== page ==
He doesn’t post very often (after all, he does wear a lot of different hats and still manages to find time to get up and go running most mornings). But when he does find the time to blog, his posts almost always make me think and reflect on my own life. Technically this post did not happen in the last 7 days, but’s it’s so good I have to share.

Be Still

I love early mornings, especially as I “mature” in years. Mornings are uber quiet, and have a unique “still” quality about them. Reading, thinking, walking, praying, or enjoying a good cup of coffee, the morning is unlike all other times of the day. You can feel the stillness.

No TV blaring, kids are asleep (like most of us should be more often) no traffic moving, few people out for any reason; just the strong hushed presence of the wind and the early morning song of the birds as the first rays of light creep over the horizon. I can feel the stillness, and I can sense that God is all around me, not hidden or drowned out by other noise and activity.

Psalm 46:10 came to mind this morning:
“Be still, and know that I am God;
I will be exalted among the nations,
I will be exalted in the earth.”

I need to know that. I need to celebrate that. I need to proclaim that.

I should be still more often.

Well said sir. Well said. For an accountant*, you my friend, are a pretty wise dude. Thanks for your example.

This is the full post in it’s entirety, but here is a link to his full blog.

*No disrespect meant by that comment. Please don’t stop signing my paychecks.

Best of the Week

David and I have been talking about doing this for a little over week now, so here goes. From here on out, or until we get tired of doing it, Finding Manhood will consult the last 7 days of blogosphere activity and share the post or posts that we think best represent the ideals of manhood as we see it here on the blog.

For our inaugural best of the week post, I give you a few choice morsels from a great jewel of masculine wisdom from Aaron Conrad:

What You’re Hiding

This probably falls under “Too Much Information”, but I have got some ugly feet. I mean my dogs won’t be winning any “best of show” anytime soon. Part of it is that they are built like Fred Flintstones and the other part is the byproduct of running and half marathons…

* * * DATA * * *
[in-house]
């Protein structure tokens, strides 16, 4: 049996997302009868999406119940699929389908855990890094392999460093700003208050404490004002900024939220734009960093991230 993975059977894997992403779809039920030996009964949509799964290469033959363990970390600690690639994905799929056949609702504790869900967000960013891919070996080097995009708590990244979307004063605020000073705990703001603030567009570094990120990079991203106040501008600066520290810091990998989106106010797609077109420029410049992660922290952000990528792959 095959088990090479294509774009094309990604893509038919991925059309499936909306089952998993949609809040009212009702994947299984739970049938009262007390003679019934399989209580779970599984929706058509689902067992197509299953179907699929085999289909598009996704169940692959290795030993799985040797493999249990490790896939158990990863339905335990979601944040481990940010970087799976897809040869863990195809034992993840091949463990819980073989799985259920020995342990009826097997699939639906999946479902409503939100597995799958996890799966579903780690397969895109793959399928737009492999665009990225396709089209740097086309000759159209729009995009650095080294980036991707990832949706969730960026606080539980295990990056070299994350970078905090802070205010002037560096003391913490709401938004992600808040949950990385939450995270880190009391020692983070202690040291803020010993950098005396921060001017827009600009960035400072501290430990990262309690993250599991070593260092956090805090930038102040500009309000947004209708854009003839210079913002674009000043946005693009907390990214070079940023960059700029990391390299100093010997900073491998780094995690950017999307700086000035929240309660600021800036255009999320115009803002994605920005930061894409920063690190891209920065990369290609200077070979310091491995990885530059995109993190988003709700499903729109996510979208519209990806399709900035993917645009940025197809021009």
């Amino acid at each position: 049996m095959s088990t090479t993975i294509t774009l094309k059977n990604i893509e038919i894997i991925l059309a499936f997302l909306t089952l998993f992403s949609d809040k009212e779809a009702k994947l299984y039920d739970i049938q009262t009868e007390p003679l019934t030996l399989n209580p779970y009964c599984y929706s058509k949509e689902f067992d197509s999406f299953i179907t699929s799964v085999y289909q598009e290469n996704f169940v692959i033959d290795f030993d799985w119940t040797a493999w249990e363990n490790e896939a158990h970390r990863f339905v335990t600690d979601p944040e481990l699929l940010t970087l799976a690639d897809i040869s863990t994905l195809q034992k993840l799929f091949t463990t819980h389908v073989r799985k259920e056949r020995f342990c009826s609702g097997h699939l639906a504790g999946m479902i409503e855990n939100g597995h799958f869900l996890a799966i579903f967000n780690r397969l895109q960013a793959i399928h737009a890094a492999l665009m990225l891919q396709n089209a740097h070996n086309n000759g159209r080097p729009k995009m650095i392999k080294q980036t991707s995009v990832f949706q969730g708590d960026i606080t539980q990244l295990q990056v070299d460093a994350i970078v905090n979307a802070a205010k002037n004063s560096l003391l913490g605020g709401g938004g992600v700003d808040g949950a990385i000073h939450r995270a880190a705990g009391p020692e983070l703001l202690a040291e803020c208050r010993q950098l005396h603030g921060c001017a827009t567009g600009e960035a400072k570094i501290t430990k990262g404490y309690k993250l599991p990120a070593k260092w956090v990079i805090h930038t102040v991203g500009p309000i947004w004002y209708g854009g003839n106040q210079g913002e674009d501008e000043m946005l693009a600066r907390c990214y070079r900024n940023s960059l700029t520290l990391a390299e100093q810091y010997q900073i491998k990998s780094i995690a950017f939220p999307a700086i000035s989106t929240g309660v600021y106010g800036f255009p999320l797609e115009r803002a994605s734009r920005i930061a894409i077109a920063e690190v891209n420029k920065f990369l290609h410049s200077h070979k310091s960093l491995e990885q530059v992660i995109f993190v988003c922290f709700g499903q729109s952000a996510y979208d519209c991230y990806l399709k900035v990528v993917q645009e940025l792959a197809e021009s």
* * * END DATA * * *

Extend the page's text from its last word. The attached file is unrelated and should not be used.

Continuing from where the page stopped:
…Truth is I hate this time of year. I’m jealous of all the people with really skinny feet that wear flip flops all day. I actually enjoyed the Crocs craze a few years ago because it hid my puppies but I still got to be part of the summer footwear scene…

…I think my Flintstone Casper White Feet with 3 Purple Toenails are just one thing I try to hide from others. It’s my attempt to be perfect and not show some imperfection. But I bet if we took a feet exit poll, most people I run into in the summer wouldn’t give a rip about my choice of footwear…

…This is just one area that I need to stop trying to hide… others are bigger and will be much harder to let go of that imagined control over. There is freedom in doing so. There is a realization that people either won’t care as much as you think they will about (insert insecurity here), or they will care MORE because you were open and willing to share it…

Read this post in it’s entirety.

Good stuff sir. Good stuff.


And now for David’s contribution.

As I’ve mentioned before, one of my favorite blogs is The Simple Dollar, a personal finance blog done very well by Trent Hamm. (It’s a popular blog, so forgive me if you already visit it.) Though Trent does deal with the nuts and bolts of budgeting/saving/investing/frugality, many of his posts focus on the psychology of changing behavior.

Since becoming a man is all about growing and changing–at least as I see it–I thought you might enjoy this post from Trent. Here are, as Michael eloquently phrased it, some “choice morsels” from the post.

Saying ‘I Will Do It In The Future’ Is an Excuse for Failure

There are countless things that we ought to be doing now, but instead of doing them, we simply say, “Our future self will do it.”

Guess what? Our future self is pretty unreliable, too. He/she doesn’t think that the task in hand sounds like much fun, either, and he/she is just as likely to put it off as you are.

If you’re in debt and want to fix it, start fixing it now.
If you’re overweight, start eating better and exercising now.
If you’re not saving for retirement, set up retirement savings now.
If you want to get household tasks done, do them now.

If you won’t make the change, your future self certainly won’t, either. By skipping out now, you’re telling your future self that not doing it is just fine.

Read the entire post here.